An Unforgettable Christmas

Christmas can be a magical time, when wishes become a reality. This was definitely the case for our family in 1991. Mark literally slept in a coma through Mother’s Day, Memorial Day and Father’s Day. He missed out on additional celebrations such as my birthday and our twelve year wedding anniversary. Although he was awake for Independence and Labor Day, Halloween and Thanksgiving, all those holidays were spent in the hospital. After eight months, our wish was for Mark to be home for Christmas.

The preparations started in October as we realized Mark was going to be wheelchair dependent. We knew some home modifications would be necessary. My oldest brother, Mick, designed an addition off the back of our home, complete with a ramp for the new back entrance. A large bedroom and bathroom was drawn up to accommodate Mark’s equipment and new needs for care. Fortunately for us, my dad and brothers who are experienced in construction were willing and capable to do the job. My dad, who is an excavating contractor said, “You can’t add a room without a basement.”

Top: Left - Don breaking ground. Right - Steve, Mick, Dad preparing for footings. Middle: Left- Dad. Right - Steve and Mick pouring the footings. Bottom: Left - Steve and Dad. Right - Mick, Steve and Dad pouring the cement floor.

Top:       Left – Don breaking ground.                    Right – Steve, Mick, Dad preparing for footings.
Middle: Left- Dad trying to escape.                        Right – Steve and Mick pouring the footings.
Bottom: Left – Steve and Dad w/cement floor.    Right – Mick, Steve and Dad w/cement floor.

Mark was far from better and still needed extensive therapy and care, so I worked on establishing a “day- patient” schedule where he’d be at Western Rehab all day for therapy and I’d be able to take him home to care for him every night. At the time he wasn’t able to feed himself or take care of any personal needs. Mark’s doctor, Joseph Vickroy, and the rehab team of speech, occupational and physical therapists, suggested that I spend several nights in an apartment-like room located in the center unit where Mark had been for six months. They felt it was important for me to understand the responsibility of caring for Mark before they released him.

I thought the request was trivial since I had spent every day with him and fed him most meals anyway; however, I understood their concern and agreed to do it. I spent several nights there and took complete responsibility for him. Our two children also spent a few nights there to understand what life would be like to have Dad at home.

Because my dad and brothers were building this addition after the hours of their normal work day, it was not completed in December as we’d hoped. Despite the unfinished construction, we wanted Mark home for Christmas. His care was physically difficult without the assessable bathroom, but well-worth all the effort to have him finally home. Since the new bedroom wasn’t finished and our regular bedroom wasn’t big enough for all the equipment now needed for Mark, our queen-sized bed had to be replaced with a single-sized hospital bed. At night, after I transferred him into bed, I would raise it as high as it could go and place an air mattress on the floor in the only space available — which meant my legs were tucked under the bed. Worried that Mark might forget I was there and use the controls to lower it, I would unplug the bed every night. This sleeping arrangement made for many jokes. I often said as I unplugged the bed, “You are now out of control.” With a smug look on his face, he teasingly exclaimed, “But, I’ve got the top.”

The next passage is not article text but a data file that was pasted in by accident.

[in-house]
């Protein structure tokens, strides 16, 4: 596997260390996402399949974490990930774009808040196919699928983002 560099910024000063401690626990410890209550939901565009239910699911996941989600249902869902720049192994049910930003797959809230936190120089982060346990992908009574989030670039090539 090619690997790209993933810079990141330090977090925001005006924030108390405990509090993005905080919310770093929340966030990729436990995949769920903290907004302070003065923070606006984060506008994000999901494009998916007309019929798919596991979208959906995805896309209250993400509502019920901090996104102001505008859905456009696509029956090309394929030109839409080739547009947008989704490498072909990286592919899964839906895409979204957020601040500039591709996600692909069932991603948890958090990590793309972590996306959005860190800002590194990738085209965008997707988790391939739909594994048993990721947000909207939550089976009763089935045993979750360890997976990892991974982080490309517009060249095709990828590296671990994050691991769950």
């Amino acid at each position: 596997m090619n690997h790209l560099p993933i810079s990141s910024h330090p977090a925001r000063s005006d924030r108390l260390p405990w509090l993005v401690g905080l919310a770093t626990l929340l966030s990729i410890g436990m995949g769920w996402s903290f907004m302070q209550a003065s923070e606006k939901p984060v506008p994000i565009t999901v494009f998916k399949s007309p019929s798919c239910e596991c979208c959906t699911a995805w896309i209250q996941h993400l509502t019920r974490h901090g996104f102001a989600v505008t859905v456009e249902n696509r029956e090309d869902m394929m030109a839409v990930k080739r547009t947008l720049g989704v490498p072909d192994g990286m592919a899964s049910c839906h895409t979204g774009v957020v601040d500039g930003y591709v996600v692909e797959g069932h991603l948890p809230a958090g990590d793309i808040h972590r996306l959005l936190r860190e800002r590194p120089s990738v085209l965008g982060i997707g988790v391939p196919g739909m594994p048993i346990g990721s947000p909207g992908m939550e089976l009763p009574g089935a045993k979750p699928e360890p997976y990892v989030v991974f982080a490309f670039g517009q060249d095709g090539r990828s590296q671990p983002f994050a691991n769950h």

Our living quarters were especially cramped and difficult with the construction going on. The sounds of saws and hammers could be heard until late hours into the night, but with the excitement of having Mark home we hardly noticed. I am filled with gratitude for my dad and brothers who worked tirelessly to make our home fit our needs for our new circumstances.

Top: Left Don knocking out the brick wall into the new addition Bottom: Left - Chris, Katie, Dad and Mick nailing the top floor down. Right - Chris and Katie painting our the new room.

Top:       Left and Right – Don knocking out the brick wall into the new addition.
Bottom: Left – Chris, Katie, Dad and Mick nailing the top floor down.                                                                    Right – Chris and Katie painting our the new room.

 

Chris Chipping, a friend and former employer of Mark’s, did the electrical wiring for our new addition while another friend, Walt Fisher, did the plumbing. It was a crazy, busy and noisy home with construction going on for five months until the addition was completed. However, the acts of service and love from family and friends made the Christmas of 1991 unforgettable. Our world was turned upside down that year and after eight months of living in a hospital — it truly was the merriest of Christmases to have Mark finally home.

Finished room in March. Christopher, Mark and Katie.

Finished room in March. Christopher, Mark and Katie.

Our trials were lightened and my caregiving responsibilities were made easier once the new bedroom and bathroom were completed. We were blessed by many skilled hands and a lot of hard work who were definitely making our Christmas wish come true.

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